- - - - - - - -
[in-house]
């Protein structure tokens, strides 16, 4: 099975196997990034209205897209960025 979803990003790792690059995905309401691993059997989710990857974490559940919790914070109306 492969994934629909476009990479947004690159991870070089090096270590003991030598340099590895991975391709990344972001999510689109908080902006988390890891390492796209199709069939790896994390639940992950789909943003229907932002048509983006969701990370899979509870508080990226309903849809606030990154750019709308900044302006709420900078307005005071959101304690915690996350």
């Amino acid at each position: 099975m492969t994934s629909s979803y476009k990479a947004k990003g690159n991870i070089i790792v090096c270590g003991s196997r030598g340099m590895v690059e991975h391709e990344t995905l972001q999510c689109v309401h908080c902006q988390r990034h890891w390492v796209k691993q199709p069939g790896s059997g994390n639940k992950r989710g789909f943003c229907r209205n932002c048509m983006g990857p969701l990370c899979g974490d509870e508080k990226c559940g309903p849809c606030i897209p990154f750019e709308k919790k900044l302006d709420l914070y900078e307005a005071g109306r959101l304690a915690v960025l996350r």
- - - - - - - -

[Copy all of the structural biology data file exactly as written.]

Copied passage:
[in-house]
């Protein structure tokens, strides 16, 4: 099975196997990034209205897209960025 979803990003790792690059995905309401691993059997989710990857974490559940919790914070109306 492969994934629909476009990479947004690159991870070089090096270590003991030598340099590895991975391709990344972001999510689109908080902006988390890891390492796209199709069939790896994390639940992950789909943003229907932002048509983006969701990370899979509870508080990226309903849809606030990154750019709308900044302006709420900078307005005071959101304690915690996350």
């Amino acid at each position: 099975m492969t994934s629909s979803y476009k990479a947004k990003g690159n991870i070089i790792v090096c270590g003991s196997r030598g340099m590895v690059e991975h391709e990344t995905l972001q999510c689109v309401h908080c902006q988390r990034h890891w390492v796209k691993q199709p069939g790896s059997g994390n639940k992950r989710g789909f943003c229907r209205n932002c048509m983006g990857p969701l990370c899979g974490d509870e508080k990226c559940g309903p849809c606030i897209p990154f750019e709308k919790k900044l302006d709420l914070y900078e307005a005071g109306r959101l304690a915690v960025l996350r």